I appreciate this one note from the Milk Street cookbook: Don’t use less than 2 tbsp of extra virgin olive oil to grease the pan. The oil should pool at the bottom and generously coat the sides. This crisps up the edges and boosts the omelet’s flavor. I couldn’t agree more!
You guessed it, I chose to use our Private Reserve Greek extra virgin olive oil. An exquisite buttery oil with fruity aroma and a low acidity of less than 0.4%. You’ll notice hints of fresh green herbs, a mild bitterness and a peppery finish, which makes Private Reserve the perfect oil to compliment the flavors in this herby omelet.
What to serve with this Kuku Sabzi (Baked Omelet)?
Both Milk Street and Samin Nosrat, who is a renowned chef and cookbook author of Persian origins, suggest serving Kuku Sabzi with a side of yogurt.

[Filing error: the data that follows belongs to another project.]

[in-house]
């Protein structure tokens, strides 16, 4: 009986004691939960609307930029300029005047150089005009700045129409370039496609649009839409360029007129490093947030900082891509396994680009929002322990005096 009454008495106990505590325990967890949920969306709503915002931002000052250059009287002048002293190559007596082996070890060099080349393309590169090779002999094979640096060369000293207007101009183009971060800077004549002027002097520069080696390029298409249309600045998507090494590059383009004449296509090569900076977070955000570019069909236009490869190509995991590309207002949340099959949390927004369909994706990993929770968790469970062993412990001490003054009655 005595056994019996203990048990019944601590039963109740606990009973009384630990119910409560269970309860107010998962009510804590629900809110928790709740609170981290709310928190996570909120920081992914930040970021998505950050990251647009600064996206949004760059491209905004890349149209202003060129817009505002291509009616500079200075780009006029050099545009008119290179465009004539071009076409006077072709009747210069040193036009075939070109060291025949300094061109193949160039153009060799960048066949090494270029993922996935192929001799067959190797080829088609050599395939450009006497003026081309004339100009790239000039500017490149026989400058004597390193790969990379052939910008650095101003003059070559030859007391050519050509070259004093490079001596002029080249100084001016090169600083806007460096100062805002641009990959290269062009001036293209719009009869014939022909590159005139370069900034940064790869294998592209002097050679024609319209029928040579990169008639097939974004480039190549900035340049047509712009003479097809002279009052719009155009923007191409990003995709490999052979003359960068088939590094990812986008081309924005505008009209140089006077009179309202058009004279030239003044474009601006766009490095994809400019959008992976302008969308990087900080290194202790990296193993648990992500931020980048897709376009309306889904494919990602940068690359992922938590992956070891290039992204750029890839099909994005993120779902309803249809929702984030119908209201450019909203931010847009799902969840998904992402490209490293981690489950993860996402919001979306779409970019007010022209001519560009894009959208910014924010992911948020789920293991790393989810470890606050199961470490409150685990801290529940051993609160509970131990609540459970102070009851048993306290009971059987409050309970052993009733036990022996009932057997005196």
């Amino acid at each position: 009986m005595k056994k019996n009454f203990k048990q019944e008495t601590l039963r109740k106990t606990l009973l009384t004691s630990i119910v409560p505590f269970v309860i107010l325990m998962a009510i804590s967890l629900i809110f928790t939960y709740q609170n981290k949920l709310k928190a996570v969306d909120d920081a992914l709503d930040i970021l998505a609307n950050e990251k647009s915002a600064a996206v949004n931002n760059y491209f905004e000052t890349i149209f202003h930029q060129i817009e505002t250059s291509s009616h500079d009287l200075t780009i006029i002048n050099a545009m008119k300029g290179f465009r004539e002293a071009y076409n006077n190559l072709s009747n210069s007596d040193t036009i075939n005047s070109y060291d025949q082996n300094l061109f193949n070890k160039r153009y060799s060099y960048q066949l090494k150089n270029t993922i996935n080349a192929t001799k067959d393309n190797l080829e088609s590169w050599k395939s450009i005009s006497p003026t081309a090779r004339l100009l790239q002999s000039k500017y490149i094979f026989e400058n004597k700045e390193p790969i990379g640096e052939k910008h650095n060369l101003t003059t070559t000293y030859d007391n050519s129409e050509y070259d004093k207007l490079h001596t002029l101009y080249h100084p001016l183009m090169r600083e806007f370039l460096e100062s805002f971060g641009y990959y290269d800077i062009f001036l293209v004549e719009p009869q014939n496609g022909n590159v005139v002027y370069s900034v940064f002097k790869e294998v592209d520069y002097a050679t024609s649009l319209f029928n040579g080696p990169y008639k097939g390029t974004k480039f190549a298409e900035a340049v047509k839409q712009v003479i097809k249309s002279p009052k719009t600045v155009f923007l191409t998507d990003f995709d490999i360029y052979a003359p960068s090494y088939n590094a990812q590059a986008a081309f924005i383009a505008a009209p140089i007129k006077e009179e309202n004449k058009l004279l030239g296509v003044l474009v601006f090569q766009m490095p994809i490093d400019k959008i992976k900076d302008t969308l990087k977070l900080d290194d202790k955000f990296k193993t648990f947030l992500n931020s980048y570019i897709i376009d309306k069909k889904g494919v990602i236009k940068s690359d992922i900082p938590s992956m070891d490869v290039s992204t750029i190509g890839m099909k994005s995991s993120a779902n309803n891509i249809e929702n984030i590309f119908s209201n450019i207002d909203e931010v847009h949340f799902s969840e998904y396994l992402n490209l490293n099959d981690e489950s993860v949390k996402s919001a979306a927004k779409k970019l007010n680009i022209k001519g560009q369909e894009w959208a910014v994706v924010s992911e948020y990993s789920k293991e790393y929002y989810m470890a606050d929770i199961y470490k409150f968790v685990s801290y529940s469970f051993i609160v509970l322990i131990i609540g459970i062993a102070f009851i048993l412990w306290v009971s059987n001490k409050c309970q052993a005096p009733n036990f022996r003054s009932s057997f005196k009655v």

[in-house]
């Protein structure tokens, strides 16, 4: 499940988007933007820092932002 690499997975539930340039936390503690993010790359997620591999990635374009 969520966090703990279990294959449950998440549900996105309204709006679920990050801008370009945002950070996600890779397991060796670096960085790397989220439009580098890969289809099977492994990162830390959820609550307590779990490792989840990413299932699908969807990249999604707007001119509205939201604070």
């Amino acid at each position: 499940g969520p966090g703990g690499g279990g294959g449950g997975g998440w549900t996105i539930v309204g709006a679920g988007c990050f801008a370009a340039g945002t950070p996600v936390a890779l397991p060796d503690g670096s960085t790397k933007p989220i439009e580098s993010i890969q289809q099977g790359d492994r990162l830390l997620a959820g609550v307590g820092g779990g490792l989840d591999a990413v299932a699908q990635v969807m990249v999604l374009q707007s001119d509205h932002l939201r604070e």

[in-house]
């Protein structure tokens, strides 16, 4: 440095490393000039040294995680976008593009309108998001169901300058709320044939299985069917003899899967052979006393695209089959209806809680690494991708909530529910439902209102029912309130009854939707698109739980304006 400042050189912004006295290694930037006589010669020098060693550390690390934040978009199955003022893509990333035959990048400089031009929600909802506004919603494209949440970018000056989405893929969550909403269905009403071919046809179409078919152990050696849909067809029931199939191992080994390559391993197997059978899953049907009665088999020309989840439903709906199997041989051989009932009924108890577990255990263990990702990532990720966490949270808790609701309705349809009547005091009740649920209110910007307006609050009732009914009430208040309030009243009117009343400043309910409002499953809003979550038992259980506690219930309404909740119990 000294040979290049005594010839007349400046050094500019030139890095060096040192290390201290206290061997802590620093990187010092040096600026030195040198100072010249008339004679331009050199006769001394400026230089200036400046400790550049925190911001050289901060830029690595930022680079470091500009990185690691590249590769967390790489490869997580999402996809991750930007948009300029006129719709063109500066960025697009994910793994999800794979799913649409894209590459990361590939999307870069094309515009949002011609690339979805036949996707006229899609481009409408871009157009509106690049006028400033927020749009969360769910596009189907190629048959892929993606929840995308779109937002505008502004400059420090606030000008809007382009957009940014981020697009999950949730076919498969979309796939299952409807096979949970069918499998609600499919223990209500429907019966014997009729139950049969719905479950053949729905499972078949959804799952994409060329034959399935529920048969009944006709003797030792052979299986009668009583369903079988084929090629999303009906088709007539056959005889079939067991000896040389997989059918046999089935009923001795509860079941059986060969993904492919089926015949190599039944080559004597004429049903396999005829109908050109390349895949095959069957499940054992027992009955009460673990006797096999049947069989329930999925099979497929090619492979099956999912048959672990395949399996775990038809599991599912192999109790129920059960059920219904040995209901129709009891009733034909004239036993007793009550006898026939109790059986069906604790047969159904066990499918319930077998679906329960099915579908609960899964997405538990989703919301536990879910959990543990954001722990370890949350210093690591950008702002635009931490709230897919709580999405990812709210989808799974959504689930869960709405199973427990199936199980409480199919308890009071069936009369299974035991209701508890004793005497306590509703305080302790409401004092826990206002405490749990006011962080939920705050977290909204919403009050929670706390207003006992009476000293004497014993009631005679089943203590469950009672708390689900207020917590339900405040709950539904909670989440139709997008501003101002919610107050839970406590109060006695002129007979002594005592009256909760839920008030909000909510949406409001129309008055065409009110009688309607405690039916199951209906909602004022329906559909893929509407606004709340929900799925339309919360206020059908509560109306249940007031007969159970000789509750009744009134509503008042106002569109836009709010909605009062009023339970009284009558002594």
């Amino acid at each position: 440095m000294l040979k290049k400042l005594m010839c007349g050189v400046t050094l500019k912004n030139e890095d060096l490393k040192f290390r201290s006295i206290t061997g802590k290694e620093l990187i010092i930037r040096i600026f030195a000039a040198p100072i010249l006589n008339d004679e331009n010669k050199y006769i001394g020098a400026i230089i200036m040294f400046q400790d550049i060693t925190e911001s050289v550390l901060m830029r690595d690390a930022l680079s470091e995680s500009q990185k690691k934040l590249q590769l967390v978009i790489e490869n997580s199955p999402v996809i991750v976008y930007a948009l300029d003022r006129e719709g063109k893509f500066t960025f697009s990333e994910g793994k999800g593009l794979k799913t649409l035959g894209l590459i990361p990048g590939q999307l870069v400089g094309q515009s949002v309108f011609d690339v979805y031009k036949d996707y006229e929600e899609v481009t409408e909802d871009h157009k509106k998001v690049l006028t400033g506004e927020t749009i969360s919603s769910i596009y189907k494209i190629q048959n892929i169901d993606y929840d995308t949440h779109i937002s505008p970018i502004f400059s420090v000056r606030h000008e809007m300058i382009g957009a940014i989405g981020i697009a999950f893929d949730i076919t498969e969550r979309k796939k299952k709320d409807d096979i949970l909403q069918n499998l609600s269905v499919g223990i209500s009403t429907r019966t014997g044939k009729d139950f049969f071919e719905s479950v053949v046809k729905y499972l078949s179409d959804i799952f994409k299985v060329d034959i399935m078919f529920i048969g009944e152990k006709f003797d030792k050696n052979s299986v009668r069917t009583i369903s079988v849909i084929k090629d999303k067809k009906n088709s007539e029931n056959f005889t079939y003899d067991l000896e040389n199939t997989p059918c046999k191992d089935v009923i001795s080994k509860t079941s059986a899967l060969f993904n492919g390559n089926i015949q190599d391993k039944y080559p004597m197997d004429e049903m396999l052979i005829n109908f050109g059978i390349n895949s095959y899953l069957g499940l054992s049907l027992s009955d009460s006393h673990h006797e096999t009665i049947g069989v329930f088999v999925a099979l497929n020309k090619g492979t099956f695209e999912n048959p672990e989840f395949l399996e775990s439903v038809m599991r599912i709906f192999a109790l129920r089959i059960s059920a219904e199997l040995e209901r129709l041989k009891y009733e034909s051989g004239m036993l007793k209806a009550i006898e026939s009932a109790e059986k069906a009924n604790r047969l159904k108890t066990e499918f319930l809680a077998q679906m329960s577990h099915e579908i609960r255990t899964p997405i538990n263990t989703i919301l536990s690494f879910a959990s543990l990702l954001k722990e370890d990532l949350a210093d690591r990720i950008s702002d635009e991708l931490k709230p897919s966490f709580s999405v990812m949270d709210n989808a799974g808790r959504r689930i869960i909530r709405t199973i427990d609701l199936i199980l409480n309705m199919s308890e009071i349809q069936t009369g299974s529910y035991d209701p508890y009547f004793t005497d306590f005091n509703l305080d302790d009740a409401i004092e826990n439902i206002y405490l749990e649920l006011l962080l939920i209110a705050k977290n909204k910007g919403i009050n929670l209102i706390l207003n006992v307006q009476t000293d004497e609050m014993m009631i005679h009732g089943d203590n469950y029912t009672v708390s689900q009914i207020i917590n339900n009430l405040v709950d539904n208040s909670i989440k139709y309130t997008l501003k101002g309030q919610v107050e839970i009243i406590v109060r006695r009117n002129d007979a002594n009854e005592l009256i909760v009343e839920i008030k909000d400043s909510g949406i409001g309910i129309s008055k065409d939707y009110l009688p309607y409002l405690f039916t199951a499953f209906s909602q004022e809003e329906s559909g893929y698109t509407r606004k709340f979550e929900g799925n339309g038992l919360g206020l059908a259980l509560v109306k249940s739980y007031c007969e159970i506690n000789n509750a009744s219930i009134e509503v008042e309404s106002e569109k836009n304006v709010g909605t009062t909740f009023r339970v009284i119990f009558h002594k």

But if you’re in my shoes, and you’ve just made a fresh batch of homemade labneh (yogurt cheese), you should totally serve it along! Like yogurt, Labneh offers the balance of acidity next to this baked omelet. To complete the little feast, add fresh vegetables, olives and pickles.Print
- 5 tbsp Private Reserve Greek extra virgin olive oil
- 2 cups flat-leaf parsley, leaves
- 2 cups cilantro, leaves and tender stems
- 1 cup roughly chopped fresh dill
- 6 scallions, trimmed and coarsely chopped
- 1 1/2 tsp baking powder
- 1 tsp kosher salt
- 3/4 tsp ground green cardamom
- 3/4 tsp ground cinnamon
- 1/2 tsp ground cumin
- 1/4 tsp ground black pepper
- 6 large eggs
- 1/2 cup walnuts, toasted and chopped (optional)